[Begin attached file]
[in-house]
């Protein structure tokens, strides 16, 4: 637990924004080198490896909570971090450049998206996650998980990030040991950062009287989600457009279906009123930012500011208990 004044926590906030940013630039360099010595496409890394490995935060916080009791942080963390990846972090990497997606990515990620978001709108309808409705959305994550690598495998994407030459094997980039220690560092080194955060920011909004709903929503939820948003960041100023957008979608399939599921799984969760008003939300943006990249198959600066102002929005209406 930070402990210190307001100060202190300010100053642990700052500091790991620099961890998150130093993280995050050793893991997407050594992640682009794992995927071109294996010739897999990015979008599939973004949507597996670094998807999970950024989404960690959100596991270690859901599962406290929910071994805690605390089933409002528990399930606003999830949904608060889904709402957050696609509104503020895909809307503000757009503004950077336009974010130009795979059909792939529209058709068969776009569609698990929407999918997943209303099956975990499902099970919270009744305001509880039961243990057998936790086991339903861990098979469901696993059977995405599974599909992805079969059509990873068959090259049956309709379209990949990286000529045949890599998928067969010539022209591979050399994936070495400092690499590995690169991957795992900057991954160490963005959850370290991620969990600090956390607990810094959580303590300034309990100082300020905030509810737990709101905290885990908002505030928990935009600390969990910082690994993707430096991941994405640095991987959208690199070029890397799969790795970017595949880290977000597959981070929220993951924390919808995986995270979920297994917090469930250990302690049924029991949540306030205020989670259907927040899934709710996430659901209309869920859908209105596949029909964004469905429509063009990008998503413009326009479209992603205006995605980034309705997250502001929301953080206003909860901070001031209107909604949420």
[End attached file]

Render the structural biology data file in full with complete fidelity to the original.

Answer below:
[in-house]
């Protein structure tokens, strides 16, 4: 637990924004080198490896909570971090450049998206996650998980990030040991950062009287989600457009279906009123930012500011208990 004044926590906030940013630039360099010595496409890394490995935060916080009791942080963390990846972090990497997606990515990620978001709108309808409705959305994550690598495998994407030459094997980039220690560092080194955060920011909004709903929503939820948003960041100023957008979608399939599921799984969760008003939300943006990249198959600066102002929005209406 930070402990210190307001100060202190300010100053642990700052500091790991620099961890998150130093993280995050050793893991997407050594992640682009794992995927071109294996010739897999990015979008599939973004949507597996670094998807999970950024989404960690959100596991270690859901599962406290929910071994805690605390089933409002528990399930606003999830949904608060889904709402957050696609509104503020895909809307503000757009503004950077336009974010130009795979059909792939529209058709068969776009569609698990929407999918997943209303099956975990499902099970919270009744305001509880039961243990057998936790086991339903861990098979469901696993059977995405599974599909992805079969059509990873068959090259049956309709379209990949990286000529045949890599998928067969010539022209591979050399994936070495400092690499590995690169991957795992900057991954160490963005959850370290991620969990600090956390607990810094959580303590300034309990100082300020905030509810737990709101905290885990908002505030928990935009600390969990910082690994993707430096991941994405640095991987959208690199070029890397799969790795970017595949880290977000597959981070929220993951924390919808995986995270979920297994917090469930250990302690049924029991949540306030205020989670259907927040899934709710996430659901209309869920859908209105596949029909964004469905429509063009990008998503413009326009479209992603205006995605980034309705997250502001929301953080206003909860901070001031209107909604949420």